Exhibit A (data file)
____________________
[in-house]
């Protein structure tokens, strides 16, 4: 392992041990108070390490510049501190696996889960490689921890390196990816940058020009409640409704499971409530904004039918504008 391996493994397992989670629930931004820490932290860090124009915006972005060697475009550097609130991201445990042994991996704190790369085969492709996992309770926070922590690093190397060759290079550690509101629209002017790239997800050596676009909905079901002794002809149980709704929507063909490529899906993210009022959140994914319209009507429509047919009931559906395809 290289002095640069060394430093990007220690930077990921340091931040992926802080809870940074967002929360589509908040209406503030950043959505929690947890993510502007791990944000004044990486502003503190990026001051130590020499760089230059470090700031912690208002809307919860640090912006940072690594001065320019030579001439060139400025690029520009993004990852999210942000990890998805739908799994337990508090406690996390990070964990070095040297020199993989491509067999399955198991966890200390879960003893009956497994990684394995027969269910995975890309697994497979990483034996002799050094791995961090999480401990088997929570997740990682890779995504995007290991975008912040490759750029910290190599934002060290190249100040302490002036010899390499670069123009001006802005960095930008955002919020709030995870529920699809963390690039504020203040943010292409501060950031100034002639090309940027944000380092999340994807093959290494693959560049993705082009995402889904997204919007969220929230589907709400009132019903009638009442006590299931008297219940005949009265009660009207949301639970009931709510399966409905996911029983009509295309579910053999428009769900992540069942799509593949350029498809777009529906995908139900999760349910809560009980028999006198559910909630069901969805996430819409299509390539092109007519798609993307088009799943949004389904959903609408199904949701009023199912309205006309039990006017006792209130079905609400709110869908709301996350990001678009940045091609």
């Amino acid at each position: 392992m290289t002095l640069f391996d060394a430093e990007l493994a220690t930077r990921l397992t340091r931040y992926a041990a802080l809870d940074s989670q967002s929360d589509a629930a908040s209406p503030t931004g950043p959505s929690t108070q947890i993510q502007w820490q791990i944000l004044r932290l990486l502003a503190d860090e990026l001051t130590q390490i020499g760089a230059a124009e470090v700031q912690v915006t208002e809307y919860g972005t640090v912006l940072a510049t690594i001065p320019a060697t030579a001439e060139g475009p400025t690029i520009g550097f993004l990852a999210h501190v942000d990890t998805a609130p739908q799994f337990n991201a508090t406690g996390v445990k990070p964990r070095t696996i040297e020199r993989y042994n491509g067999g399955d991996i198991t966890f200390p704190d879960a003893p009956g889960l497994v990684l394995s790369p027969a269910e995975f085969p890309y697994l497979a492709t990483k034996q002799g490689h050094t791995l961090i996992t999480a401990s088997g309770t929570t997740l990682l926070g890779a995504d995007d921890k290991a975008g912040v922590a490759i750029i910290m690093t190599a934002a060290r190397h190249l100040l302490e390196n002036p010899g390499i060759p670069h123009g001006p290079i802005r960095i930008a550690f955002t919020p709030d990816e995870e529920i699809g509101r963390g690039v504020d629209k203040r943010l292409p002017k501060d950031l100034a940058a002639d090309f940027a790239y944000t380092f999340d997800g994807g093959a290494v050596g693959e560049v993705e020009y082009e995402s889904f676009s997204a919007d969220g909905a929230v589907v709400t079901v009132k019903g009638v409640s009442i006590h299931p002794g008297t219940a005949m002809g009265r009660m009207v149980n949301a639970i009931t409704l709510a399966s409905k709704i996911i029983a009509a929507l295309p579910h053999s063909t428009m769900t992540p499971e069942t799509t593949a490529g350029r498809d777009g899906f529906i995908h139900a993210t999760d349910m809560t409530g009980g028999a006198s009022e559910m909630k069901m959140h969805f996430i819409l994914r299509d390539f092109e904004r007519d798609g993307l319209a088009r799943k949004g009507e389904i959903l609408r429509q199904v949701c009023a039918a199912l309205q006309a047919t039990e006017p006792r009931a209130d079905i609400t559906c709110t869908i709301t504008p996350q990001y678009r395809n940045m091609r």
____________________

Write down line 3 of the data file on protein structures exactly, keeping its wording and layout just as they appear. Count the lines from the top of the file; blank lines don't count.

């Amino acid at each position: 392992m290289t002095l640069f391996d060394a430093e990007l493994a220690t930077r990921l397992t340091r931040y992926a041990a802080l809870d940074s989670q967002s929360d589509a629930a908040s209406p503030t931004g950043p959505s929690t108070q947890i993510q502007w820490q791990i944000l004044r932290l990486l502003a503190d860090e990026l001051t130590q390490i020499g760089a230059a124009e470090v700031q912690v915006t208002e809307y919860g972005t640090v912006l940072a510049t690594i001065p320019a060697t030579a001439e060139g475009p400025t690029i520009g550097f993004l990852a999210h501190v942000d990890t998805a609130p739908q799994f337990n991201a508090t406690g996390v445990k990070p964990r070095t696996i040297e020199r993989y042994n491509g067999g399955d991996i198991t966890f200390p704190d879960a003893p009956g889960l497994v990684l394995s790369p027969a269910e995975f085969p890309y697994l497979a492709t990483k034996q002799g490689h050094t791995l961090i996992t999480a401990s088997g309770t929570t997740l990682l926070g890779a995504d995007d921890k290991a975008g912040v922590a490759i750029i910290m690093t190599a934002a060290r190397h190249l100040l302490e390196n002036p010899g390499i060759p670069h123009g001006p290079i802005r960095i930008a550690f955002t919020p709030d990816e995870e529920i699809g509101r963390g690039v504020d629209k203040r943010l292409p002017k501060d950031l100034a940058a002639d090309f940027a790239y944000t380092f999340d997800g994807g093959a290494v050596g693959e560049v993705e020009y082009e995402s889904f676009s997204a919007d969220g909905a929230v589907v709400t079901v009132k019903g009638v409640s009442i006590h299931p002794g008297t219940a005949m002809g009265r009660m009207v149980n949301a639970i009931t409704l709510a399966s409905k709704i996911i029983a009509a929507l295309p579910h053999s063909t428009m769900t992540p499971e069942t799509t593949a490529g350029r498809d777009g899906f529906i995908h139900a993210t999760d349910m809560t409530g009980g028999a006198s009022e559910m909630k069901m959140h969805f996430i819409l994914r299509d390539f092109e904004r007519d798609g993307l319209a088009r799943k949004g009507e389904i959903l609408r429509q199904v949701c009023a039918a199912l309205q006309a047919t039990e006017p006792r009931a209130d079905i609400t559906c709110t869908i709301t504008p996350q990001y678009r395809n940045m091609r």